Tuesday, 22 August 2017

Sighting a Tiger in the Wild!

The sun was a red orb in the western sky. Seated at the back of a jeep, my husband and I were turning left and right, sometimes staring into the depths of the forest, at other times scrutinizing the stretches of dense, tall grasses or craning our necks to decipher the grey shapes moving along the edges of the occasional water body.

"Tiger!" the driver whispered and braked the vehicle. Following his gaze, we spotted an animal striding among the tawny bushes. With wide eyes I took in the unmistakable feline snout, the  protruding chin and the flaming stripes. Through all these years, what had captivated me from picture books; mesmerized me from paintings; riveted me to the tales of jungles, especially those penned by Jim Corbett; awed me from TV documentaries and dragged me to the zoos, even if for an unsatisfactory glimpse through the bars amidst the annoying din, was out there - unbounded and unconfined - a few meters away from me. As I sunk myself in the moment in the way one does when struck by something unbelievably good it disappeared among the grasses, leaving me with a sense of glorious bewilderment.

Zoom to see the tiger in the photo below.


Saturday, 5 August 2017

Awrah Cave, Meghalaya

We trotted to the mouth of the cave along a paved path high up in the hills. The trees growing from the rocks below, the valley and the hills across it were completely lost in mist.

Out of the many passages that meandered through the cave, the one made easily accessible to the tourists by the placement of florescent lamps was split by a stream that trickled between the crags, ululating in a low, steady pitch. The rock ceiling above us, spiked with stalactites, diverged out like the roof of a tent. The cavern wall on either side was ridden with crevices of such sizes that we could just about tuck in our purses, and drilled with tunnels that continued for miles. We often took detours from our proscribed route to explore a bit of these cold, dark corridors, even though our movements were restricted by the roof that hung too low, the ledges and the undulating rock studded cave floor patched with our own shadows.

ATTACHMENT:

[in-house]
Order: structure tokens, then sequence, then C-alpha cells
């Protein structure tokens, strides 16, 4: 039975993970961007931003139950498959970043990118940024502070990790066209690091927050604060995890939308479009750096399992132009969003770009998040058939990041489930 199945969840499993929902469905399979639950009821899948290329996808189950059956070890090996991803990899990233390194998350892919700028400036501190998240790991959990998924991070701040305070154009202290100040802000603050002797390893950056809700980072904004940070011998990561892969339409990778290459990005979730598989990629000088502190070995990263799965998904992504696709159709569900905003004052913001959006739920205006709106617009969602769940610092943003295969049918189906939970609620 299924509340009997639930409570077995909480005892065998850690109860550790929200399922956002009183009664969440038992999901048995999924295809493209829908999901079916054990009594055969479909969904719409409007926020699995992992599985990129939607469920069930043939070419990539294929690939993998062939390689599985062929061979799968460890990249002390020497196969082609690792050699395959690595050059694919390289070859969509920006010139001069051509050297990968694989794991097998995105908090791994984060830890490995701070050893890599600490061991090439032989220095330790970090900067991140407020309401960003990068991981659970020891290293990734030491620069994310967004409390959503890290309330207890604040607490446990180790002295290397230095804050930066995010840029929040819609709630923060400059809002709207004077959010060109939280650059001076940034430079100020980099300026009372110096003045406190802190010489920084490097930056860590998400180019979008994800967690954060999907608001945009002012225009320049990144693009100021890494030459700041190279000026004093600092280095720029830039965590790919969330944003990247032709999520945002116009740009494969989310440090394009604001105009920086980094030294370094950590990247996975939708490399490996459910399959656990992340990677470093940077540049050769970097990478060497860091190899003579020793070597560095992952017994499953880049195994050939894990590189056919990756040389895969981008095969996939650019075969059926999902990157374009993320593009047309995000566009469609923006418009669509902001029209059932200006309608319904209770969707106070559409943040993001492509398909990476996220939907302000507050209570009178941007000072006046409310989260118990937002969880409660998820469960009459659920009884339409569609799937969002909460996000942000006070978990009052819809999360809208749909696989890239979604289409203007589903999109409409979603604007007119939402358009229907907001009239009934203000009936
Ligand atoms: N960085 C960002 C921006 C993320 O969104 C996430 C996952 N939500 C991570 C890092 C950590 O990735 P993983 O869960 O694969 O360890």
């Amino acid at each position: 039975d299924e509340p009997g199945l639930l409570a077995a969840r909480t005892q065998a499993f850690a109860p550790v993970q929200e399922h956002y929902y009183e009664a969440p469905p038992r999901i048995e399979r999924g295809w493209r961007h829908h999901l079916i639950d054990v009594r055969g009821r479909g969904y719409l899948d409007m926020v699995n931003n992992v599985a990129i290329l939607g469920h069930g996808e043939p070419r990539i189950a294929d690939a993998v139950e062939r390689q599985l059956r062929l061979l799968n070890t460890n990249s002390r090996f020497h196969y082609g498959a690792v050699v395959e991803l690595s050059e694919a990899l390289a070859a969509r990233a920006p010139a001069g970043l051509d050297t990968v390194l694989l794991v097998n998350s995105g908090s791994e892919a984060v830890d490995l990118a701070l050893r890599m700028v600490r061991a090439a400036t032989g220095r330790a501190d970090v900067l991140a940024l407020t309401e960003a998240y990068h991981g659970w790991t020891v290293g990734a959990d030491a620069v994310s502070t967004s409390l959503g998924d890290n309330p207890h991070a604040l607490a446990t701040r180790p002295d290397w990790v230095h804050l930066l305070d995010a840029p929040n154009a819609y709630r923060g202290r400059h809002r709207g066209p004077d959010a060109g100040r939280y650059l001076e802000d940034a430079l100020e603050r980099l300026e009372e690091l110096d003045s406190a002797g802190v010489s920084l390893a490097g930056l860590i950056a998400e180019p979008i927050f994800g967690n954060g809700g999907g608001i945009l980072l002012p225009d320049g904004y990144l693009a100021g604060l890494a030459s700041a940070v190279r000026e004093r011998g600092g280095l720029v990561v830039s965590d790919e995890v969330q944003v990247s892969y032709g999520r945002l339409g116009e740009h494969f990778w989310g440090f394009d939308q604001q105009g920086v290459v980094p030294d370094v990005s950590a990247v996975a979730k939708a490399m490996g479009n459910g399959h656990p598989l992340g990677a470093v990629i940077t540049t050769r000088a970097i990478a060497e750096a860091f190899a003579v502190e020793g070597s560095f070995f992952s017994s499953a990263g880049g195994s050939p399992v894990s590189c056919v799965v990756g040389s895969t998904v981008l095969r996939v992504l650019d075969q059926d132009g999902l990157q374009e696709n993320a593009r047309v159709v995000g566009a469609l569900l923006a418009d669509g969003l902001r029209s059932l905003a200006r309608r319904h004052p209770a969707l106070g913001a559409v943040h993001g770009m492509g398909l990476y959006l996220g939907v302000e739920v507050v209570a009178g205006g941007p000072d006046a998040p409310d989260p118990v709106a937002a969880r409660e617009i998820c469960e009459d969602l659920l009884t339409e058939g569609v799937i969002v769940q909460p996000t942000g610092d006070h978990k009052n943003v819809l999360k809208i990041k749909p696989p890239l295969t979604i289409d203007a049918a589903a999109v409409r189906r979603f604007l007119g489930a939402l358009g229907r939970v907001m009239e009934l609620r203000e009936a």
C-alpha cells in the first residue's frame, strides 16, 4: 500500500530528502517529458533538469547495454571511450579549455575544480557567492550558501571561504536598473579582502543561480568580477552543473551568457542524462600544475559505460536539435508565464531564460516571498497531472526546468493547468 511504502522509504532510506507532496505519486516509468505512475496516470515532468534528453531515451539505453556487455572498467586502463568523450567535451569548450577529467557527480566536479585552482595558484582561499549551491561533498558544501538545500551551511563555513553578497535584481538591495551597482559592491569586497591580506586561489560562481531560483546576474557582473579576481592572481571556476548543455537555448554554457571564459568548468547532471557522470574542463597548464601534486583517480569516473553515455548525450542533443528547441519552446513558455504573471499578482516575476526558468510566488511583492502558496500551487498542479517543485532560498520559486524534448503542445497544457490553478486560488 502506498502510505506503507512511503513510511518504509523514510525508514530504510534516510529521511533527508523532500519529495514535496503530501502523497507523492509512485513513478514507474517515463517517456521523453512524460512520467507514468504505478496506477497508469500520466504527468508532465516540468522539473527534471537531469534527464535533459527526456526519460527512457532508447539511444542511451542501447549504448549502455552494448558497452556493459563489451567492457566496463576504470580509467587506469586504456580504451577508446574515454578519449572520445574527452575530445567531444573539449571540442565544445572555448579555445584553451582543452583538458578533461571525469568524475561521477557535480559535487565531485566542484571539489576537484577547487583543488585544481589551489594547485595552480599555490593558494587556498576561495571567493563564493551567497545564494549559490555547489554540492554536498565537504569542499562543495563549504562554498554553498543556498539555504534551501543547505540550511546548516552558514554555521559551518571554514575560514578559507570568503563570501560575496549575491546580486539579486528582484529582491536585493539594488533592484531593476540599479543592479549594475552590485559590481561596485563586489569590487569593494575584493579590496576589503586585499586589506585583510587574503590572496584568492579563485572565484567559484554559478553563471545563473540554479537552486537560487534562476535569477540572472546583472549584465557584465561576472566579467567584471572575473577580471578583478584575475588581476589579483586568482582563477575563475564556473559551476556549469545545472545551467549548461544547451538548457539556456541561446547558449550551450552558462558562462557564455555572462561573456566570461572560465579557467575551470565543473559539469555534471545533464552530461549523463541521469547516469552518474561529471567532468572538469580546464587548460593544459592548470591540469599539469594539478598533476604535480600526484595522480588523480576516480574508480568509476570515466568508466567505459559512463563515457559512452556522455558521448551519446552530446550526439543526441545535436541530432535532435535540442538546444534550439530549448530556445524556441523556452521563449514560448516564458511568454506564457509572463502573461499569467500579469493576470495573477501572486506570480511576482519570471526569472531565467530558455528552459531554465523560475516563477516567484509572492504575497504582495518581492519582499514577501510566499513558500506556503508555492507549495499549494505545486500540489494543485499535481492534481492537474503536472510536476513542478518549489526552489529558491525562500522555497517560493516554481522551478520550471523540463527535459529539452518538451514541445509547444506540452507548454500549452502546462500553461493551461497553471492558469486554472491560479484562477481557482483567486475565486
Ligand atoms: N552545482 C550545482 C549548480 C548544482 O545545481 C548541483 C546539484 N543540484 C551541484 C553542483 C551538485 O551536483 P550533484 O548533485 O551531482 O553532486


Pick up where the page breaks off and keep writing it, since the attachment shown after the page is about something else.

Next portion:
A helpful local pointed out the fossils for us, which we had completely overlooked: imprints of leaves and the spiral outline of a mollusk clearly discernible on the surface of rock. Dripping down the stalactites, the water stroked the rocks below, leaving glistening trails before joining the stream. The rivulet branched out and flowed through another passage before collecting in a pool, a couple of root like rock hangings probing into its depths.

In the photo below, I am inside the cave observing the fossil of a leaf.

Thursday, 15 June 2017

Mawlynnong Live Root Bridge

A few months back, my husband and myself had the great fortune to visit the beautiful states of Meghalaya and Assam. It was our first trip to the northeast and we were much excited by the prospect of sighting breathtaking waterfalls, jaunting in lush green forests, exploring dark, mysterious  caves, soaking in the rich culture and savoring the delicious spreads.

I would like to share some of my experiences in these wonderful places. Let me start with the amazing live root bridge of Mawlynnong, Sikkim.

We climbed down a flight of stairs, cut out of huge boulders, to arrive at a path that girdled around a forested slope and overlooked a murmuring stream. Taking glimpses at the stream through the wall of trees, we reached the end of the path and sighted the most unique bridge I had ever come across. The matted roots of two rubber trees, planted on the two facing banks of the stream, intertwined to hang like a hammock over the flowing water: a layer of bamboo interspersed with boulders was laid down on it to complete the bridge. We trailed the stream for a while, treading on the slippery rocks with caution. The bed of the shallow stream was pocked with almost circular holes. Branching into several strands, the water encircled various standalone rocks, nudged at the facets of some and hissed sprays on many others, filling up the dents and drifting away the fallen leaves on its way to the depths of the forest.